And what if said clerk is injured or killed in confronting a shoplifter in securing merchandise? Who pays their medical bills? Funeral expenses? Pain and suffering? Local retailers may carry insurance on their merchandise, but many can barely afford to pay their bills at the end of the month. An employee getting injured or killed on the job would put a small retailer out of business.

Yeah, it’s noble that an employee would fight to defend the store and protect its merchandise. But certain policies implemented by local retailers to stop shoplifters like bag checks and clerks working security are penny wise and pound foolish. This is why the big chains like Target, Gap, and Sears make it company policy to tell store employees NOT to confront or engage shoplifters on the sales floor. In their eyes engaging shoplifters in-store is seen as an escalation  which can lead to more violence and injury of staff and customers especially if a thief is armed with a weapon. They’re willing to eat the loss of merchandise with their insurance rather than deal with the expense of a huge lawsuit if someone gets injured or killed on the premises. Sounds crazy, but it saves lives and money long-term.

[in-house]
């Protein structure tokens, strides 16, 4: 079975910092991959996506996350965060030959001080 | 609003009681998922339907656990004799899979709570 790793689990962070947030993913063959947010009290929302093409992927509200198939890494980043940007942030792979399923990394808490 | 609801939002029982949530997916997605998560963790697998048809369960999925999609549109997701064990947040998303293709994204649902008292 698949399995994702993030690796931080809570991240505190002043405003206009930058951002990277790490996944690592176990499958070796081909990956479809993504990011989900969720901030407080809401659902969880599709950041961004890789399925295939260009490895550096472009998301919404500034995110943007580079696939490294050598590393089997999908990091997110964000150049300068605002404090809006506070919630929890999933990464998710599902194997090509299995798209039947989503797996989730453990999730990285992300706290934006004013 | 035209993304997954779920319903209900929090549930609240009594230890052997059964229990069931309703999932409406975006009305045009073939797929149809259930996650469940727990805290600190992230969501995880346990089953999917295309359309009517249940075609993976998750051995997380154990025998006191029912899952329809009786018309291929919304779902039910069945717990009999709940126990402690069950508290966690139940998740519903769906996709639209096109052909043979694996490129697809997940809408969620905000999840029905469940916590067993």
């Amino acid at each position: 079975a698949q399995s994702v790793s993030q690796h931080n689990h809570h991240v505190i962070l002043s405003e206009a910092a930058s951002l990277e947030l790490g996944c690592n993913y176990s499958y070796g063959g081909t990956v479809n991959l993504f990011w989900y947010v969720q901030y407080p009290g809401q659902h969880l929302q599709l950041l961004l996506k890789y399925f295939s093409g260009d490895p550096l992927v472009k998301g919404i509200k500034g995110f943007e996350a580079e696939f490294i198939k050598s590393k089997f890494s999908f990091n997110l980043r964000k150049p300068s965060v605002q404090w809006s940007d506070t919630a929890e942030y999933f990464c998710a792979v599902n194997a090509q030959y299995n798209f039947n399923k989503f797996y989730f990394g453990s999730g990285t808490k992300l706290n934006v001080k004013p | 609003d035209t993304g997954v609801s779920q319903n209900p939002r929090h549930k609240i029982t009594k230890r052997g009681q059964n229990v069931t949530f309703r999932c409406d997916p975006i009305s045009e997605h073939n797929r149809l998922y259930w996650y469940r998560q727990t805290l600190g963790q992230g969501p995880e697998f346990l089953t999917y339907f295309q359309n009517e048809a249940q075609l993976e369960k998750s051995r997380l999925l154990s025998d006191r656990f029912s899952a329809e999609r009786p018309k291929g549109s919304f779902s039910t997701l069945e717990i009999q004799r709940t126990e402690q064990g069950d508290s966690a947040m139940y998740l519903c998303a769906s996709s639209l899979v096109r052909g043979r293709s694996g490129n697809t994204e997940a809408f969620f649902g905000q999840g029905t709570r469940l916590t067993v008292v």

Retailers call bag checks a security measure. Customers of color endure them as part of shopping in the Inner-City.

I call them racial profiling.

Seriously, why is it only in inner-city stores there are these bag check policies at the door? Why is it implied that people of color are going to shoplift before they enter the store? I know the inner-city is a dangerous place, but 99 percent of the people in the inner-city aren’t criminals. Most people are just out to shop; they shouldn’t have to endure a battery of security checks to get a gallon of milk.

Seriously, why is it when I shop in the ghetto are my $20, $50 and $100 bills scrutinized to ensure they aren’t counterfeit? Why is it when I want to use my credit card or debit card with a local retailer who isn’t a chain store, I have to show ID? Why does a person of color have to spend a minimum of $15 in an inner city retailer if they want to use a credit card? And why is there no cash refund and only an exchange in local inner-city stores?